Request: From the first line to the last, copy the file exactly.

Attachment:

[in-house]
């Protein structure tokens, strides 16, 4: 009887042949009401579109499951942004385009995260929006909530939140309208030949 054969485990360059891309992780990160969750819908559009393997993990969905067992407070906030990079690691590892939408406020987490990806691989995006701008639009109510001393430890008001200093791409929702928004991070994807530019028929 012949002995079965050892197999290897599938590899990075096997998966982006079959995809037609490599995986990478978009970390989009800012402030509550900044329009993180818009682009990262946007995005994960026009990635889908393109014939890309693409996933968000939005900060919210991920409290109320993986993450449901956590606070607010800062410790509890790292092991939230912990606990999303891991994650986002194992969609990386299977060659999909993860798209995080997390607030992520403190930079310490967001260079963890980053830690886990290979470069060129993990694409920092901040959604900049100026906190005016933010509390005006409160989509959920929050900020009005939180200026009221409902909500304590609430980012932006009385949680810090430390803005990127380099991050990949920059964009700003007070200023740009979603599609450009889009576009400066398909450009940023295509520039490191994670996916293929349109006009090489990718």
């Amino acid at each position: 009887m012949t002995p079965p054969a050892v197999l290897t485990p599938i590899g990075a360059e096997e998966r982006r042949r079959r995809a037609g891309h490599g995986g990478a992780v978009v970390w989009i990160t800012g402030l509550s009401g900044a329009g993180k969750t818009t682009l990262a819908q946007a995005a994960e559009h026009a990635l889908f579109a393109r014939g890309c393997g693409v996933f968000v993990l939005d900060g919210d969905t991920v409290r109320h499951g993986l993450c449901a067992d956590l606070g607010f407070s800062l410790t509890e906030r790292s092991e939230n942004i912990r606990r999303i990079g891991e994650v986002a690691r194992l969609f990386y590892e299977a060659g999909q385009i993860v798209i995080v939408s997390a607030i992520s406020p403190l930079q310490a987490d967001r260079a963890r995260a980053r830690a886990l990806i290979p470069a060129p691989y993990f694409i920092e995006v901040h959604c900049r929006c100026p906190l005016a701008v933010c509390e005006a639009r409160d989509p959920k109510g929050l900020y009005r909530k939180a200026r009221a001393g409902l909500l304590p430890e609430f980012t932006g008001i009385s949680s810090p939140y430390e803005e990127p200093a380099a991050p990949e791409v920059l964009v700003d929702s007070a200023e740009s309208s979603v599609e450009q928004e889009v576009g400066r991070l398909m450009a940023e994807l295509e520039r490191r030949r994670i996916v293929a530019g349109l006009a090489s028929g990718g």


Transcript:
[in-house]
């Protein structure tokens, strides 16, 4: 009887042949009401579109499951942004385009995260929006909530939140309208030949 054969485990360059891309992780990160969750819908559009393997993990969905067992407070906030990079690691590892939408406020987490990806691989995006701008639009109510001393430890008001200093791409929702928004991070994807530019028929 012949002995079965050892197999290897599938590899990075096997998966982006079959995809037609490599995986990478978009970390989009800012402030509550900044329009993180818009682009990262946007995005994960026009990635889908393109014939890309693409996933968000939005900060919210991920409290109320993986993450449901956590606070607010800062410790509890790292092991939230912990606990999303891991994650986002194992969609990386299977060659999909993860798209995080997390607030992520403190930079310490967001260079963890980053830690886990290979470069060129993990694409920092901040959604900049100026906190005016933010509390005006409160989509959920929050900020009005939180200026009221409902909500304590609430980012932006009385949680810090430390803005990127380099991050990949920059964009700003007070200023740009979603599609450009889009576009400066398909450009940023295509520039490191994670996916293929349109006009090489990718």
């Amino acid at each position: 009887m012949t002995p079965p054969a050892v197999l290897t485990p599938i590899g990075a360059e096997e998966r982006r042949r079959r995809a037609g891309h490599g995986g990478a992780v978009v970390w989009i990160t800012g402030l509550s009401g900044a329009g993180k969750t818009t682009l990262a819908q946007a995005a994960e559009h026009a990635l889908f579109a393109r014939g890309c393997g693409v996933f968000v993990l939005d900060g919210d969905t991920v409290r109320h499951g993986l993450c449901a067992d956590l606070g607010f407070s800062l410790t509890e906030r790292s092991e939230n942004i912990r606990r999303i990079g891991e994650v986002a690691r194992l969609f990386y590892e299977a060659g999909q385009i993860v798209i995080v939408s997390a607030i992520s406020p403190l930079q310490a987490d967001r260079a963890r995260a980053r830690a886990l990806i290979p470069a060129p691989y993990f694409i920092e995006v901040h959604c900049r929006c100026p906190l005016a701008v933010c509390e005006a639009r409160d989509p959920k109510g929050l900020y009005r909530k939180a200026r009221a001393g409902l909500l304590p430890e609430f980012t932006g008001i009385s949680s810090p939140y430390e803005e990127p200093a380099a991050p990949e791409v920059l964009v700003d929702s007070a200023e740009s309208s979603v599609e450009q928004e889009v576009g400066r991070l398909m450009a940023e994807l295509e520039r490191r030949r994670i996916v293929a530019g349109l006009a090489s028929g990718g």